Our results suggest that the composition of the community in a Winogradsky column is shaped by a founder effect followed by diversification in stratified niches. When sediment is collected from the pond site, a founding population is captured and poured into the column. The high diversity of soil and sediment communities ensures that there are microbes that can thrive in the variety of niches that result in the column, including gradients of oxygen and hydrogen sulfide along the depth of the column. It is likely that the chemical and physical properties of the sediment contribute to the establishment of these niches as well. Colonization of the human microbiome is also subject to a similar founder effect followed by diversification. Delivery mode (vaginal vs. Cesarean section) influences the structure of the founding population that colonizes the infant [44], and over time site specific communities develop on the skin, gut, and other niches on or in the human body [45].

In our study, we found evidence of the founder effect on Winogradsky communities, as sediment source was an important driver of the composition of the resulting community. Beta diversity measures showed that regardless of depth or organic carbon source, columns made from the same sediment source were more similar to each other than columns made from different sediment sources (Figures 3 and 4). Sediment source biomarkers indicated that the same niches in Winogradsky columns may be filled by phylogenetically distant microbes according to a founder effect. Overall, there were more biomarkers for Eph's Pond than for Buxton Pond columns (Figure 5B), consistent with our alpha diversity results, which showed that Eph's Pond columns contained more diverse and rich microbial communities. Anaerobic members of the Proteobacteria, including sulfur cycle anaerobes within the Deltaproteobacteria, were higher in abundance in Eph's Pond columns at all layers than in the same layers of Buxton Pond columns. By contrast, the anaerobic phylum Firmicutes (including sulfate reducers within this phylum) was higher in abundance in Buxton Pond columns than Eph's Pond columns. These patterns suggest that both columns contained anaerobic and sulfur cycle niches dominated by different microbes according to a founder effect.

Once that founding population is added to the column, depth, and to a lesser extent, organic carbon source, allow the growth of specific bacteria in the different niches that are created. At the very top of the columns, the community, dominated by Cyanobacteria, was the least diverse and least rich (Figure 2). Samples collected by drilling into the SWI were the most variable but were no more diverse or rich than samples from greater depth. This indicates that, despite depth-based shifts in environmental conditions in Winogradsky columns, microbial diversity at all subsurface points remains high. Because we don't have information on the structure of the pond microbial community or the organic matter content of the sediments, we are unable to explain why supplementation caused only a minor shift in the population. The added leaf litter or vegetable scraps may have provided too little supplemental carbon to make a sufficient difference, or both sources may have provided similar supplements, changing the population from the founding pond sediments but not from eachother.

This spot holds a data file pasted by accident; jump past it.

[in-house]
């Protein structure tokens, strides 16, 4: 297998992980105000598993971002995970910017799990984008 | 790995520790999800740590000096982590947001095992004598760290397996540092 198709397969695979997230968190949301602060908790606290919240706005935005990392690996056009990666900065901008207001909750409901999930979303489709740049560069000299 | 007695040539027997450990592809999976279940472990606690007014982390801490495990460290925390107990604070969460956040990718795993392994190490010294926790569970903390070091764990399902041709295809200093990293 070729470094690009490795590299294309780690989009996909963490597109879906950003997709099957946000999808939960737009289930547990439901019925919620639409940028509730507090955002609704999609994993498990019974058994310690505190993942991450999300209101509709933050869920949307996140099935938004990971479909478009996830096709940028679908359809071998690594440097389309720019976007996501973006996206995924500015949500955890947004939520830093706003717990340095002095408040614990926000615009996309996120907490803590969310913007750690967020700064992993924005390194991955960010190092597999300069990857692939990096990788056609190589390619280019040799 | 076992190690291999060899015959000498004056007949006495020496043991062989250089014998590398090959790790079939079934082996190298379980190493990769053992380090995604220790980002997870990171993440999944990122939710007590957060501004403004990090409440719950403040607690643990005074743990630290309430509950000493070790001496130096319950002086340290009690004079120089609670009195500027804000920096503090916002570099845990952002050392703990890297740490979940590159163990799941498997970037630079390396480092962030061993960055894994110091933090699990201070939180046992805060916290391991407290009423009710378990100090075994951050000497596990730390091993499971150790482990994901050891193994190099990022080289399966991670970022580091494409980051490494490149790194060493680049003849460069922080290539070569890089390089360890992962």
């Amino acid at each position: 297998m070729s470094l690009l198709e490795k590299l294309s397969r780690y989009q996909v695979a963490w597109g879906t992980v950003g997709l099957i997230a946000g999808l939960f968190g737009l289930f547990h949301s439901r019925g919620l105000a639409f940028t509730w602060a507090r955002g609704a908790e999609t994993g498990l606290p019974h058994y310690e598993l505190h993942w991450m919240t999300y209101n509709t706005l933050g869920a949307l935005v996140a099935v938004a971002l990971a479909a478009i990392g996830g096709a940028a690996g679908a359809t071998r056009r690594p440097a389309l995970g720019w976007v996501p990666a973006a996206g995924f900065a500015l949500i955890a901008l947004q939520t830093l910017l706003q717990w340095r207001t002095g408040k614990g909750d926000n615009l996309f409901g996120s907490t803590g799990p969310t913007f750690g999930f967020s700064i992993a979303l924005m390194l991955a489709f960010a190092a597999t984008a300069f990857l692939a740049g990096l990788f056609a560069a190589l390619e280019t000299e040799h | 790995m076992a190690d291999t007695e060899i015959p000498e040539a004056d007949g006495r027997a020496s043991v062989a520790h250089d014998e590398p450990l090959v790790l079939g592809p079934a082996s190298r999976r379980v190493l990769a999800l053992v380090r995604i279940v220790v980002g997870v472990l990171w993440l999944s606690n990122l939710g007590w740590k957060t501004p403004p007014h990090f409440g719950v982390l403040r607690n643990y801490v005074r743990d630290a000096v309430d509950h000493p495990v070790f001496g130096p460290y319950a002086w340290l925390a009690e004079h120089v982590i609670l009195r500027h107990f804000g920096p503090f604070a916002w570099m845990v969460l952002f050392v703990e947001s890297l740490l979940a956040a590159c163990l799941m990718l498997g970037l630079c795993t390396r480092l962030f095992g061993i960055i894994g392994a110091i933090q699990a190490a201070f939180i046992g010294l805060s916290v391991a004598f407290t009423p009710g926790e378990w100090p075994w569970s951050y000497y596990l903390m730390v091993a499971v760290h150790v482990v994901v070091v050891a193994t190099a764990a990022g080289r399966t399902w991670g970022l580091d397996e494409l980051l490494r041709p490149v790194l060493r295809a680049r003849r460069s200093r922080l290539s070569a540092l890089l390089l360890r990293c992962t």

Using beta diversity analyses, we found separation of the phylogenetic and taxonomic composition of the communities by depth (upper layers: top surfaces and SWI, and lower layers: 4 cm, 8 cm, 12 cm). The separation of surface and SWI samples from deeper samples was more pronounced in weighted UNIFRAC, where relative abundance is taken into account. Weighted UNIFRAC has been suggested to be more appropriate in highlighting community differences based on shifts in abundance, such as those associated with differences in metabolite concentration [24]. We therefore propose that the differences seen between upper-level and lower-level samples reflect the major shifts in microbial community composition and structure that occur as conditions shift from oxic to anoxic. Similar patterns have seen in ponds receiving abundant organic matter and in flooded paddy soils, in which anoxic conditions rapidly develop close below the surface and anaerobic microbes produce methane and H2S [3], [29]. It will be interesting to determine if similarly high diversity as well as depth and sediment source effects are seen in Winogradsky columns prepared with materials from more distinct environments.

Composition of Winogradsky column communities

Proteobacteria, Firmicutes and Bacteroidetes made up more than 75% of the community of each sample. Proteobacteria were highest in abundance at the tops of columns and decreased in abundance with increasing depth. Proteobacteria are frequently identified as an abundant member of sediment microbial populations, and Alphaproteobacteria and Betaproteobacteria have been linked to oxic zones of vertical oxygen gradients in previous studies [3], [29], [46][48]. Our work shows that this association of members of the Proteobacteria with oxic zones is duplicated in Winogradsky columns. Interestingly, in both Eph's and Buxton Pond columns, in lower-depth samples, the communities were either abundant in Proteobacteria or Firmicutes, but not both, suggesting that local conditions favor growth of one or the other.